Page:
The saying goes that the only constant in life is change, and it’s certainly true in the area of juvenile offenses. According to the Juvenile Justice Geography, Policy, Practice and Statistics, Virginia’s numbers have gotten comparatively worse than the US as a whole in several key areas, including total detained individuals and individuals in residential placement for violent crimes. While various factors could be contributing to these trends, there’s no doubt that the juveniles face a very different criminal justice system than previous generations. Where an offender would get a mere slap on wrist years ago, a larger percentage of criminal matters are going to court. Plus, the laws are holding minors directly responsible instead of their parents.
As such, it’s increasingly important to work with a Virginia juvenile crimes attorney if you or your child is involved in a criminal matter. A summary of the key laws and juvenile justice system may also be useful.
Overview of the Virginia Juvenile Justice System
People under 18 years of age may engage in criminal conduct, but the public policy of Virginia is to treat these individuals differently as compared to adults. Obviously, there’s still concern about public safety and individuals, but a separate system tends to decrease recidivism and emphasize rehabilitation.
Stages of a Juvenile Court Case
When a minor is accused of a crime, a juvenile court intake officer is assigned to the case. Depending on the offense, the juvenile’s history, and other factors, the officer may:
- Take informal action, such as referral to counseling or educational programs; or,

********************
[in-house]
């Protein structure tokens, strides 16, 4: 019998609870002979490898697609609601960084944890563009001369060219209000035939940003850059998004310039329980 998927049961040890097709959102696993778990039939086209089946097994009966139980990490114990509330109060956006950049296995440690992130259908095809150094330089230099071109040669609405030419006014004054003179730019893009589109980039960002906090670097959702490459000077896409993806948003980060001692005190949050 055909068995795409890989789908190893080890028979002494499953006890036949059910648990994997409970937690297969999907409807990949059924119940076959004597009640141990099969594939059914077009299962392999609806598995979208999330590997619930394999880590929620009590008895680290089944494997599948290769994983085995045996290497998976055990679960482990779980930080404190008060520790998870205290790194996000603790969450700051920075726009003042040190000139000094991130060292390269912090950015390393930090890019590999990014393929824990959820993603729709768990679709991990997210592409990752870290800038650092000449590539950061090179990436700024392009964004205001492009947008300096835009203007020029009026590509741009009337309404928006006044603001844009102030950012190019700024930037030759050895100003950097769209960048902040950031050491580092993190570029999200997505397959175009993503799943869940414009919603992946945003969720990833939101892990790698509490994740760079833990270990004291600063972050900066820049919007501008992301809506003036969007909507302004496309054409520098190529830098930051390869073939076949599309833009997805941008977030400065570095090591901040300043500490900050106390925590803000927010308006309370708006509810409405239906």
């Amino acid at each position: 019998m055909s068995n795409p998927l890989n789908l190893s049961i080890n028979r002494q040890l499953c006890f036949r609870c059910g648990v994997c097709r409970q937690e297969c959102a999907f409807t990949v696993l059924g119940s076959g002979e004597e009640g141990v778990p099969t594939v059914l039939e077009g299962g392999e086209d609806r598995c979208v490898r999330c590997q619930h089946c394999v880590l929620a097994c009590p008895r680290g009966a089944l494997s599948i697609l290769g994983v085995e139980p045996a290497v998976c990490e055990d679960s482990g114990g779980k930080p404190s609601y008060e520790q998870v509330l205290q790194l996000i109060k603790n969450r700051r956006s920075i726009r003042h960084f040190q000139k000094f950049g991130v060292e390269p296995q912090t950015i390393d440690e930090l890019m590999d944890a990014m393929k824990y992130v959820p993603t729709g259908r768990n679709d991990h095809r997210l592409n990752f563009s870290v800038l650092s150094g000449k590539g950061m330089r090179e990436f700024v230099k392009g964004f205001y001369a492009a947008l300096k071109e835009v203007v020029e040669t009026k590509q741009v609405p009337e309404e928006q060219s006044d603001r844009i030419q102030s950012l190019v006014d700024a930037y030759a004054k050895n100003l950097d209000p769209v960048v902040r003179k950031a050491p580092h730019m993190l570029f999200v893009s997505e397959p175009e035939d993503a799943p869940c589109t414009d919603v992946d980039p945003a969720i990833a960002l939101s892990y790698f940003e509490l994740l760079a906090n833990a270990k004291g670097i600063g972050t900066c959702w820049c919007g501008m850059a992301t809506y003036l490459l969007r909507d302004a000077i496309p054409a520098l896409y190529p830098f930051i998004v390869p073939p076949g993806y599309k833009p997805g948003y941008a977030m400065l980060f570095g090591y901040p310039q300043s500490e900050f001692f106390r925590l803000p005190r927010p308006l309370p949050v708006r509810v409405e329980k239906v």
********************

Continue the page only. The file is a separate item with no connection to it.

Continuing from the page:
- Formally file a petition to process the case through the Virginia juvenile justice system.
If the juvenile court intake officer determines that formal action is necessary, there are additional proceedings. The first is an adjudicatory hearing to determine guilt, which is very similar to a criminal case involving an adult. The second is a disposition proceeding, where the presiding judge decides on sanctions after a finding of guilt. A juvenile could be detained, receive a fine, be required to pay restitution, or other punishment.
Collateral Consequences for Juvenile Offenders
In addition to any sanctions imposed through the juvenile justice system, there are other implications that may offenders don’t expect. Collateral consequences may follow you around long after completing the requirements of disposition or detention, such as:
- Driver’s license suspension or delay in getting a license;
- Ineligibility for grants or scholarships for secondary education;
- Not being admitted to the college of your choice because of a juvenile record;
- Disqualification for military service, law enforcement, or other public positions; and,
- Not being eligible to receive professional credentials and licenses.
Schedule a Consultation with a Virginia Juvenile Crimes Lawyer
For more information on your rights and potential defense tactics in a juvenile criminal case, please contact Leary Porter Law, P.C. to speak with a member of our team. We can set up a consultation at our offices in Manassas or Fairfax, VA to review your circumstances and determine the best strategy to fight the charges.